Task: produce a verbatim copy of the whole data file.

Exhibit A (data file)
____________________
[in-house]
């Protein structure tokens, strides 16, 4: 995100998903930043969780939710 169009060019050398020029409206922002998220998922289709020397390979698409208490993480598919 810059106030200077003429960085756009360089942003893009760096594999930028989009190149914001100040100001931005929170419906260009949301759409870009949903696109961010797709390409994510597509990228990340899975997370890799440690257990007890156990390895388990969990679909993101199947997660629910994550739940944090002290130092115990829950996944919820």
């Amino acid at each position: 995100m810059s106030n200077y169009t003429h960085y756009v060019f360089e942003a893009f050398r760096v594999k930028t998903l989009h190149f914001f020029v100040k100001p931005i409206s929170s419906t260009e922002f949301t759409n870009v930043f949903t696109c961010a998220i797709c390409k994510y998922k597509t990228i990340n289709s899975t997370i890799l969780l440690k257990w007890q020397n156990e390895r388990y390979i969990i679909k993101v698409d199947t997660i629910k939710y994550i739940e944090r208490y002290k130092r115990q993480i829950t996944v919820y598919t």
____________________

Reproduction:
[in-house]
């Protein structure tokens, strides 16, 4: 995100998903930043969780939710 169009060019050398020029409206922002998220998922289709020397390979698409208490993480598919 810059106030200077003429960085756009360089942003893009760096594999930028989009190149914001100040100001931005929170419906260009949301759409870009949903696109961010797709390409994510597509990228990340899975997370890799440690257990007890156990390895388990969990679909993101199947997660629910994550739940944090002290130092115990829950996944919820």
């Amino acid at each position: 995100m810059s106030n200077y169009t003429h960085y756009v060019f360089e942003a893009f050398r760096v594999k930028t998903l989009h190149f914001f020029v100040k100001p931005i409206s929170s419906t260009e922002f949301t759409n870009v930043f949903t696109c961010a998220i797709c390409k994510y998922k597509t990228i990340n289709s899975t997370i890799l969780l440690k257990w007890q020397n156990e390895r388990y390979i969990i679909k993101v698409d199947t997660i629910k939710y994550i739940e944090r208490y002290k130092r115990q993480i829950t996944v919820y598919t």